Living with credit

Emily’s list: No credit edition

Emily Crone

It’s no secret that having bad or poor credit makes it more difficult to be approved for credit cards, mortgages and even cellphone plans. Having bad credit can also result in higher APRs and fees on loans and insurance. But what about people who have no credit?

Many college students have no credit to their name, which is why student credit cards are so useful. Student credit cards are like regular cards in miniature. They usually have a much lower credit limit and fewer benefits, in order to help a young person become familiar with credit at a lower risk than a regular card. Some students, or even adults with bad credit, may need to use a different new-credit product — a secured credit card — before they can qualify for a regular credit card. Secured credit cards have low credit limits and require you to put money down first to show you’re good for it. No credit edition

I recently learned of a situation that made me question the logic of no credit being treated the same way as bad credit. An older adult I met has zero debt and has been incredibly financially responsible. His house is paid off, his car is paid off and he has no student loans. He rarely uses credit cards because he doesn’t need to. He recently decided to apply for a credit card for some perks, and he was denied due to a lack of credit. He was shocked that someone with a demonstrated history of making thrifty, conservative financial choices would be turned down.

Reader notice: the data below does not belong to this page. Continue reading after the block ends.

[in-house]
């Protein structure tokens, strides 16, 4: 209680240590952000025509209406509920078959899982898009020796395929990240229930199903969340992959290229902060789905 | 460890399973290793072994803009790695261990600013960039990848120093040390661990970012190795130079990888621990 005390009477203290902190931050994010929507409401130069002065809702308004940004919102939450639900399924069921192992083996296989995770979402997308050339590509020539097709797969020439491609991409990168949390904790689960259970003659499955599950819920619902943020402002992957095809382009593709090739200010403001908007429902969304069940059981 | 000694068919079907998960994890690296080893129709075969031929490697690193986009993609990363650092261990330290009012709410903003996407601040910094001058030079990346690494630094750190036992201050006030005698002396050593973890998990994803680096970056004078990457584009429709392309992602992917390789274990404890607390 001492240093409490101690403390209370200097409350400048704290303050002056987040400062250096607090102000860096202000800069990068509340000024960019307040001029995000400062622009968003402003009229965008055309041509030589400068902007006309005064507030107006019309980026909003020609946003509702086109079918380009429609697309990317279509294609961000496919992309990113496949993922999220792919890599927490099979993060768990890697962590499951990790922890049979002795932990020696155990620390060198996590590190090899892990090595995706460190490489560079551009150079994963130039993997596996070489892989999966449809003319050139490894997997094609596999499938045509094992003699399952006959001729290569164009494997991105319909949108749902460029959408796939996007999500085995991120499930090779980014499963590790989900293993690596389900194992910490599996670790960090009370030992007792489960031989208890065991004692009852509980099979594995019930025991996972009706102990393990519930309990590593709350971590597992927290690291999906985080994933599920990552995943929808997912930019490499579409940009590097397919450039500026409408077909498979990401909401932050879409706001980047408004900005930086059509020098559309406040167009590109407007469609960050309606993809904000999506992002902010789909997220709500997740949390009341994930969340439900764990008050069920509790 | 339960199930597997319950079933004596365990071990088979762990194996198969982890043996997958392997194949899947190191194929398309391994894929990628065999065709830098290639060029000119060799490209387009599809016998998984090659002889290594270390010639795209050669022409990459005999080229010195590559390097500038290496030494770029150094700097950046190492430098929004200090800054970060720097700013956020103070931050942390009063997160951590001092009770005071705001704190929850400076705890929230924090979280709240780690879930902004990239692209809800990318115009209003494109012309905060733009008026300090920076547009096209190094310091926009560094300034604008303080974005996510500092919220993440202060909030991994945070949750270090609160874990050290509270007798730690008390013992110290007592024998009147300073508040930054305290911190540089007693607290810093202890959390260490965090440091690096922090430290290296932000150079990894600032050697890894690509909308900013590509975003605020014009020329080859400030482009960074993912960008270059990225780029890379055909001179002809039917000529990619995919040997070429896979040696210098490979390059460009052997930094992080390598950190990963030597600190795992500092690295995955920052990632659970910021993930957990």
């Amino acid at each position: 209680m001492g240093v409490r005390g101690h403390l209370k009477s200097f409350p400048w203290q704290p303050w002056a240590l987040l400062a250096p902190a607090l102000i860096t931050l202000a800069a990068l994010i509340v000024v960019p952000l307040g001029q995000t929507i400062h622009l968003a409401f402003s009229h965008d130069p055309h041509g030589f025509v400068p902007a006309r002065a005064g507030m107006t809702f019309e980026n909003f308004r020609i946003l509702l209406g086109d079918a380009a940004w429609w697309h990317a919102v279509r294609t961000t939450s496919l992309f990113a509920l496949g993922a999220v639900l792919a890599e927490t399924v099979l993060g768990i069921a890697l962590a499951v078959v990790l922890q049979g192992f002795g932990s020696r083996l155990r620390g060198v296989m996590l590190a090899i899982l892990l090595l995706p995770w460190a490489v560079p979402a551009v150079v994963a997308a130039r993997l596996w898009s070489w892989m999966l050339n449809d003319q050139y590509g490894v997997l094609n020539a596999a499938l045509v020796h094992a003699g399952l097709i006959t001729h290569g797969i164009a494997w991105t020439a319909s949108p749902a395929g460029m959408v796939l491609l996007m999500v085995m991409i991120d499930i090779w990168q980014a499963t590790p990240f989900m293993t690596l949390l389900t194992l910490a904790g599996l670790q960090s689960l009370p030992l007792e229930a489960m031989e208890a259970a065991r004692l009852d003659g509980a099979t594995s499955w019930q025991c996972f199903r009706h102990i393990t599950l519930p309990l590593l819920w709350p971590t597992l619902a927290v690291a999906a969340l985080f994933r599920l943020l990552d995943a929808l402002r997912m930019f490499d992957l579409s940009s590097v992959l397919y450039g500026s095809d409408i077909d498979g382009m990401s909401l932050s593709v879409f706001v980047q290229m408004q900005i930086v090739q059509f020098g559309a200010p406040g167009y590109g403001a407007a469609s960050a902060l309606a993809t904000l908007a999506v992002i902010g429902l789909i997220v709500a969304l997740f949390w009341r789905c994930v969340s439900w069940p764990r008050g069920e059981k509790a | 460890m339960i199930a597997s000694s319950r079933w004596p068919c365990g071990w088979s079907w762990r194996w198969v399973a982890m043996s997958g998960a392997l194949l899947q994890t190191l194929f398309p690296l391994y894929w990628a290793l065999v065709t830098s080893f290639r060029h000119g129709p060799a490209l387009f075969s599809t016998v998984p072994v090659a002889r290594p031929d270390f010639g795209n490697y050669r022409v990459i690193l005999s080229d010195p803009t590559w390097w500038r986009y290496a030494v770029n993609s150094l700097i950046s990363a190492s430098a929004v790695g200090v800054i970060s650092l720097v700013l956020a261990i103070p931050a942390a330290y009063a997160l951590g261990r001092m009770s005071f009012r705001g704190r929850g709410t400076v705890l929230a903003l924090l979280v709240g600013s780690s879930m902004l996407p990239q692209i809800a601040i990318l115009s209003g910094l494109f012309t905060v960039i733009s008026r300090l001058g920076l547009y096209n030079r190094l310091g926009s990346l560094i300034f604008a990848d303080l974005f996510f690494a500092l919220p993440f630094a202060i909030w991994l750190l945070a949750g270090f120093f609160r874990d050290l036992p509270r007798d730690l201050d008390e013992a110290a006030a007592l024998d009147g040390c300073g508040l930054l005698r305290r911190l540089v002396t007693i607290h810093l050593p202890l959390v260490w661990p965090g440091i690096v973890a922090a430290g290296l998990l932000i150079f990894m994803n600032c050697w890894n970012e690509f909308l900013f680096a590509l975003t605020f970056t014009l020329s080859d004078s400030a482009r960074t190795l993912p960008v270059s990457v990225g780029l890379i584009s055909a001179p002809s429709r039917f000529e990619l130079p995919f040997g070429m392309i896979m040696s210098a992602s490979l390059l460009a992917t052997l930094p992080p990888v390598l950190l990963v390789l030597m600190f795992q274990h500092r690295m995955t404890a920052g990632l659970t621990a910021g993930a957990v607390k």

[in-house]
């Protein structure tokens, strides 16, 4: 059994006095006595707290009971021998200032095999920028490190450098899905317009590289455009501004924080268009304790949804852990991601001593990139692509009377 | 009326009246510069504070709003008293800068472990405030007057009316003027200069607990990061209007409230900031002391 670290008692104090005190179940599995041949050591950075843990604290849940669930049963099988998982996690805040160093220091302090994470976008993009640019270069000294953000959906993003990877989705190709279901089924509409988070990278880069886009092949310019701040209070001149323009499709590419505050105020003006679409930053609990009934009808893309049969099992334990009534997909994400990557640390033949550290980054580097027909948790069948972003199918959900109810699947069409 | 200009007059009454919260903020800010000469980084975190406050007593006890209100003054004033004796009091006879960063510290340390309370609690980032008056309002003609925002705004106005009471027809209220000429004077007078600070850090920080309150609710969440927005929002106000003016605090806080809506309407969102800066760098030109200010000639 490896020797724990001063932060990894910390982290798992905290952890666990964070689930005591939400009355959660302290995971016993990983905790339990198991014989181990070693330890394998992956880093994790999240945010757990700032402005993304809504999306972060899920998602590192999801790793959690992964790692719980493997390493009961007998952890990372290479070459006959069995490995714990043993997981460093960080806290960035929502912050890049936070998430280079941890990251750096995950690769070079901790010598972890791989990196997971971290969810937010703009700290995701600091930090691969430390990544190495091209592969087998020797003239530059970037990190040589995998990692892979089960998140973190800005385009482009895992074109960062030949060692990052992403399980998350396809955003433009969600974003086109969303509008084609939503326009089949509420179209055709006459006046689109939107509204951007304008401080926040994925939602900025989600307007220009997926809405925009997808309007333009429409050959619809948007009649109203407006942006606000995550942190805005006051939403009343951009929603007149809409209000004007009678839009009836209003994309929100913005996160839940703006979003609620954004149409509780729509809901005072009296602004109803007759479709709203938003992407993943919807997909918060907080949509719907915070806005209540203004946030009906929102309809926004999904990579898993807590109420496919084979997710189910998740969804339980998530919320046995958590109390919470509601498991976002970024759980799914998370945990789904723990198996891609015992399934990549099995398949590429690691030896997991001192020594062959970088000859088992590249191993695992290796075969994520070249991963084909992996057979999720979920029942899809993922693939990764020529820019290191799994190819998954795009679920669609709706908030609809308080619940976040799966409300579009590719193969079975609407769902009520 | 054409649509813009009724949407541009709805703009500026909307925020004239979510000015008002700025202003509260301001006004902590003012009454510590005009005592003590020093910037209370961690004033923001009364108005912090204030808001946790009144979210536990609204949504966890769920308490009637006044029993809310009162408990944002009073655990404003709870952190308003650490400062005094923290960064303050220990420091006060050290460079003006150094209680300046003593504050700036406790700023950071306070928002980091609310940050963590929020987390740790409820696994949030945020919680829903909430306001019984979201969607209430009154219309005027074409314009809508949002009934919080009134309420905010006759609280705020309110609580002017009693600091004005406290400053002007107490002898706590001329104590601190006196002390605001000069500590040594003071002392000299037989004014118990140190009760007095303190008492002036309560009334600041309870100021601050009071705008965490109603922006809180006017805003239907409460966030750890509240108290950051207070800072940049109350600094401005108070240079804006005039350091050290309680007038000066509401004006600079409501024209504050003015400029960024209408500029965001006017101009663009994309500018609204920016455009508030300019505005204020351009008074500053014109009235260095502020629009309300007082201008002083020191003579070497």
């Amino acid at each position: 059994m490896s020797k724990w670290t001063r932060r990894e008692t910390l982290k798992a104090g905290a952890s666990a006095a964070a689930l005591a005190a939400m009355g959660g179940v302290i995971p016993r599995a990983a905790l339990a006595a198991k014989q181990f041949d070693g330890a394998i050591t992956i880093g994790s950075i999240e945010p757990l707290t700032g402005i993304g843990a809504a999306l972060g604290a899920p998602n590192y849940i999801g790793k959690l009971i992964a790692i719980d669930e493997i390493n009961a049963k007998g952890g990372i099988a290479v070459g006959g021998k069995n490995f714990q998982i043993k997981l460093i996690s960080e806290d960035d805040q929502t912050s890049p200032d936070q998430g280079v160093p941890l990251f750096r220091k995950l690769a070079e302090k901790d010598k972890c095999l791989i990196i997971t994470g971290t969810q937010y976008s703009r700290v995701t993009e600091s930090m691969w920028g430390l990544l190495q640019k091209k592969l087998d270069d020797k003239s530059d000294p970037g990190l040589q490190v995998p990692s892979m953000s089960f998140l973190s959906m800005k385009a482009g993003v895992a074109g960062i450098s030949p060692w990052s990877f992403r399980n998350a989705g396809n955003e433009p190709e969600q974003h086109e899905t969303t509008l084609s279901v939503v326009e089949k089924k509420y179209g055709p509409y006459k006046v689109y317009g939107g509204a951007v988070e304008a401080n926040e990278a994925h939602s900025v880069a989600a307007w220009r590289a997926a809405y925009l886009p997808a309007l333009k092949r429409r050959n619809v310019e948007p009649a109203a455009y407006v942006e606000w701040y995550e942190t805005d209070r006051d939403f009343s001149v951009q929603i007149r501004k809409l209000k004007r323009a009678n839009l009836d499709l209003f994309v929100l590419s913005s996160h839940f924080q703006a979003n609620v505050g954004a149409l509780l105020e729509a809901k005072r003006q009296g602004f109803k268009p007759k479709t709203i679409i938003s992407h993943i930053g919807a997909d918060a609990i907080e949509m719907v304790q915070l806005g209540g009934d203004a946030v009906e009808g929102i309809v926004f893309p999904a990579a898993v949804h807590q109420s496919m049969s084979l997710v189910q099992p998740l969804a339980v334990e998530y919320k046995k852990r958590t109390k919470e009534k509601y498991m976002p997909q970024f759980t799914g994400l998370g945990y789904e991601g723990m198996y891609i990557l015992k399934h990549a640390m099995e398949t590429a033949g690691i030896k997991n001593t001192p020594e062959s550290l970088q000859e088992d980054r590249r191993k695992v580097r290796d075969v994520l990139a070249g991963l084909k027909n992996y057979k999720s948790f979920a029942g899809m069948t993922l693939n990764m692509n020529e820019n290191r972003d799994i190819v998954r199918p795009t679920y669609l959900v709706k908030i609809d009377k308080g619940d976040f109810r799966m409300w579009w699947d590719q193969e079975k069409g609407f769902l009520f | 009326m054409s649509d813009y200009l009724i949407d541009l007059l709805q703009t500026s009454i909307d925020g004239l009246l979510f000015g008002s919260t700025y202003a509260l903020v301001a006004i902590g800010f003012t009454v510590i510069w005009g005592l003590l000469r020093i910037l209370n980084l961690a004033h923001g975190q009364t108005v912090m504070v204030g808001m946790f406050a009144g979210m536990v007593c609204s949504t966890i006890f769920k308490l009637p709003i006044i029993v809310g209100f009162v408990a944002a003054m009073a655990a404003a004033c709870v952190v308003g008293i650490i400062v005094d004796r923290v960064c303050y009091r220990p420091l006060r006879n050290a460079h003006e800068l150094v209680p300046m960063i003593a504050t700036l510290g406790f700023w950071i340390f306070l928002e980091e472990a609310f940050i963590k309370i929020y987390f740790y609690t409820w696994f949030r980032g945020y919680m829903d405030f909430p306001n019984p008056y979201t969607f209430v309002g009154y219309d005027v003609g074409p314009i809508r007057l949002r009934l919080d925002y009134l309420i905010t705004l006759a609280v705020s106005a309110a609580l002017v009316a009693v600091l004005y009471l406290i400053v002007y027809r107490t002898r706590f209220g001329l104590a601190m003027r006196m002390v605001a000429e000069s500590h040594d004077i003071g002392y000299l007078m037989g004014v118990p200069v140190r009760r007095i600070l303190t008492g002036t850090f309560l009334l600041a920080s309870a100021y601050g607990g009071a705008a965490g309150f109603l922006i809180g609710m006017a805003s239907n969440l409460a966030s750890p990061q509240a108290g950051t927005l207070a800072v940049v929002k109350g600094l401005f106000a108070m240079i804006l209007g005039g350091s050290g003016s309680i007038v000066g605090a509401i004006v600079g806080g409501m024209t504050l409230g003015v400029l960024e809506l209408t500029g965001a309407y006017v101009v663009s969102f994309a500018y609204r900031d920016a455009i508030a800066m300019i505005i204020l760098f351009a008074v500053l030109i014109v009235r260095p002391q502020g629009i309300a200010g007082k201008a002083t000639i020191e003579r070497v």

He had to apply for a more basic card and needs to start using it on occasion to build a good credit history before he can qualify for a card with rewards or a better APR. Moral of the story? Even if you don’t need a credit card, it’s smart to have one and use it from time to time to keep your good credit going. One idea is to just put one tank of gas a month on the card and pay it off as soon as you can, or to use it for groceries (and some rewards credit cards offer cash back for purchases in those categories). It can be difficult to book some hotel rooms and rental cars without a credit card, so you have nothing to lose by having one in your wallet and using it wisely.

Have you ever experienced discrimination for having no credit? For more tips and stories about credit and money, read on for my roundup of my favorite personal finance blog posts from the past week.

1. The Digerati Life presents a great post about the many benefits of credit cards.

2. Club Thrifty shares what it’s like combining finances as a married couple from the perspective of the wife.

3. Money $mart Guides questions whether no-spend challenges are a wise financial decision.

4. Per$onal Finance Journey discusses why having personal debt isn’t always a bad thing.

5. Work Save Live lists 10 important reasons why you must have an emergency fund.

6. Steadfast Finances shares five tips and tricks you can use to maintain your car and save money in the long-term.

7. Money Under 30 discusses how he tackled his debt and managed to pay off $80,000 in three years.

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